- All persons who have been awarded honorary degrees may use the title “Dr.” before their proper name.
- It is not necessary to use the term “honorary” with the word “degree.” For example, “Dr. Jones was awarded the degree of Doctor of Humane Letters by University of Lynchburg.” Do not write, “Dr. Jones was awarded the honorary degree of Doctor of Humane Letters by University of Lynchburg.”
- The title “Dr.” may not be used with another title unless the doctorate is earned, not honorary: “The Rev. Dr. John Jones” (earned doctorate) or “The Rev. John Jones (honorary doctorate)
- When addressee is/are:
- Husband and wife: Mr. and Mrs. John Jones
- When wife has kept her own name: Mr. John Jones and Ms. Jane Doe
- When wife has a title and husband does not: Mr. John Jones and Dr. Jane Jones (or Doe)
- When both are doctors: The Doctors Jones or Dr. John Jones and Dr. Jane Jones (or Doe)
- Italicize the names/titles of books, journals, magazines, periodicals, newspapers, movies, plays, and paintings. Italicize the word “The” only if it is part of the proper name. The titles of articles and chapters appearing in magazines, books, etc. appear in quotation marks.
Listing of Class Years
- Undergraduate degree: Jane Doe ’99 (no comma between graduate’s last name and class year)
- Graduate degree: Jane Doe ’99 MEd (no comma between last name and class year; class year also precedes type of graduate degree earned)
- Undergraduate and graduate degrees from University of Lynchburg: Jan Doe ’96, ’99 MEd (comma only between the two degrees)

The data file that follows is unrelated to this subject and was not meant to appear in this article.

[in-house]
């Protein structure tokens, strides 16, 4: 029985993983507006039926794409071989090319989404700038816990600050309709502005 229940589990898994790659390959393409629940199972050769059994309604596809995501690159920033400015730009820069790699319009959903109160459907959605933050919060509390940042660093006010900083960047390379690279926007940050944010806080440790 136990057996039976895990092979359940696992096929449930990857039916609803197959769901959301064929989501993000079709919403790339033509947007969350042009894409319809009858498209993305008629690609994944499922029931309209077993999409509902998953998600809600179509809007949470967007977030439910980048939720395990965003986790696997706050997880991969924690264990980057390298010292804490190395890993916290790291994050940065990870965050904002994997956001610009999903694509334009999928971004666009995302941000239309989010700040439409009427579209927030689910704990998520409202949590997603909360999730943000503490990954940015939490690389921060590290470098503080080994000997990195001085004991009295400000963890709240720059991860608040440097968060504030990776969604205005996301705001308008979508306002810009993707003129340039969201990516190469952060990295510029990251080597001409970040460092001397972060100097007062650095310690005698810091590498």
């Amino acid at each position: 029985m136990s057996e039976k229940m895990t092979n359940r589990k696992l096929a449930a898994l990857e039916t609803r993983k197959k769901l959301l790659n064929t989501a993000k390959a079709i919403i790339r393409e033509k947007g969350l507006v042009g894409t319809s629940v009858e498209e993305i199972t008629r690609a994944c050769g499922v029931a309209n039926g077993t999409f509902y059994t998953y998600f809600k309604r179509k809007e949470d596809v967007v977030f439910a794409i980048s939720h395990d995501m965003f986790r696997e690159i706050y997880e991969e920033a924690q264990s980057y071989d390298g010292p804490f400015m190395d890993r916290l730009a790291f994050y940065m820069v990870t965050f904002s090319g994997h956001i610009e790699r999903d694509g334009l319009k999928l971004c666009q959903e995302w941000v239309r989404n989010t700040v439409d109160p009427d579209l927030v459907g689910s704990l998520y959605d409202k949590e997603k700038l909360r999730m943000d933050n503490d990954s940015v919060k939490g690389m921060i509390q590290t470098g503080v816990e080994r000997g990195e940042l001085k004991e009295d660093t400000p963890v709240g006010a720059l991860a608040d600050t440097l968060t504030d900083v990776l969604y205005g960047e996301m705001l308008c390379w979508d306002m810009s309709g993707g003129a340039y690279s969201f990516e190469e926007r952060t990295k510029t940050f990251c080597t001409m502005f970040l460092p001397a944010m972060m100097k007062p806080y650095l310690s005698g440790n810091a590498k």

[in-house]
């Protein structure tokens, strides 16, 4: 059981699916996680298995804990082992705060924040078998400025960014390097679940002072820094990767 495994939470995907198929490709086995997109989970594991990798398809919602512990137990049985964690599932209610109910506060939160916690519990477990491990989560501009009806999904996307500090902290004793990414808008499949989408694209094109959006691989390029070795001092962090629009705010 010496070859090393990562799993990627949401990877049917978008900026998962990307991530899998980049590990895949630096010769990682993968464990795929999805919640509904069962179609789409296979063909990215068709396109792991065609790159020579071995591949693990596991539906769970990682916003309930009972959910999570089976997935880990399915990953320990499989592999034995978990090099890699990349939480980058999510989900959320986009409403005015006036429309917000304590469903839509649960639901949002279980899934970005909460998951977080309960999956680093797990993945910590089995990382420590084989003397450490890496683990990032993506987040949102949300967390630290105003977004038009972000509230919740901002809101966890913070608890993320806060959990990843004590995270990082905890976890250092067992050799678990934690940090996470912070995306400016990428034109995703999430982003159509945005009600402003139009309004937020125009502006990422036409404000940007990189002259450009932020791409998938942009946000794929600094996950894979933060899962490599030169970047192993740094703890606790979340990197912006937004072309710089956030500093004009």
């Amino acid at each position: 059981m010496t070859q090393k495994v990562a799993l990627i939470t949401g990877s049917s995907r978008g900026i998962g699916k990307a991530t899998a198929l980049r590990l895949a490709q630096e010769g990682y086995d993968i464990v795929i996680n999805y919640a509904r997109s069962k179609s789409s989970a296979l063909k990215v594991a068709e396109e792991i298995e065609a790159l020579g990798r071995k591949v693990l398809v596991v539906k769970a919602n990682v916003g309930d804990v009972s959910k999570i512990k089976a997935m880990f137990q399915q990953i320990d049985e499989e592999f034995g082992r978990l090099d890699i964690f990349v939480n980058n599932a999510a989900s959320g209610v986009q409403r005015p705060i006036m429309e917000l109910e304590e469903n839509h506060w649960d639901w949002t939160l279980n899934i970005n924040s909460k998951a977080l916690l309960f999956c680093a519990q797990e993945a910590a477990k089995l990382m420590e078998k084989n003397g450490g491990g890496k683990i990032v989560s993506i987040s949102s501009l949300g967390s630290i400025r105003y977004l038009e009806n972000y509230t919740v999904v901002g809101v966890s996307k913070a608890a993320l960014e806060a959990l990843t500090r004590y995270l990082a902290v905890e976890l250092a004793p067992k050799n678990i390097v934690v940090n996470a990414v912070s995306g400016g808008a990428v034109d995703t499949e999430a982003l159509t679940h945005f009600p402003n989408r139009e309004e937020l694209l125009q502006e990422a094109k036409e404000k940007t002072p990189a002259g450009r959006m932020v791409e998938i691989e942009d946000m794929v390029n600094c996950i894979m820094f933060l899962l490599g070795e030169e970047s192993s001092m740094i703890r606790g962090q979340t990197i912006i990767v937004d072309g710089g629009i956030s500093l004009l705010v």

- Undergraduate degree and multiple graduate degrees from University of Lynchburg: Jane Doe ’94, ’96 MEd, ’98 EdS
- Honorary Alumnus/Alumna: listed as Jane Joe, Honorary Alumna or John Doe, Honorary Alumnus (year that the honorary degree was awarded is not listed)
- Use a comma before the conjunction in a series (except when writing in journalistic style): Jane had books with red, blue, yellow, and green covers.
- Do not use a comma before Jr., Sr., II, III, etc.: Martin Luther King Jr.
- Do not use a comma between the month and year, as in January 2001; do use a comma, however, to set off the year if it follows a month and day, as in June 30, 2001
- Use a comma to set off parenthetical information: Jane Joe, our personnel manager, will help you complete the form.
- Commas and periods are always placed inside quotes.
- Semi-colons and colons are placed outside quotes.
- A question mark is placed outside quotes if it is not appropriate for the material within the quotations: Was the box labeled “This Side Up”?
- A question mark is placed inside quotes if it is part of the material quoted: She asked the question, “Who wants to go?”
- Use an apostrophe to make plurals of letters but not of figures: four A’s and early 1940s.
- Use to indicate possession but do not use with possessive nouns: John’s name, his name, its name
Titles of Persons
- Retired Officers: Col. and Mrs. John Doe, USAF, Ret. or Col. John Doe, USAF (USMC, USN, USA, ANG), Ret.
- Retired Faculty: Retired faculty with emeritus status (whether male or female) are listed with their status as of retirement (professor, associate professor, assistant professor) plus the word “emeritus” as follows: professor emeritus of biology (not professor of biology emeritus)
- Dean of the College (not Academic Dean or Dean)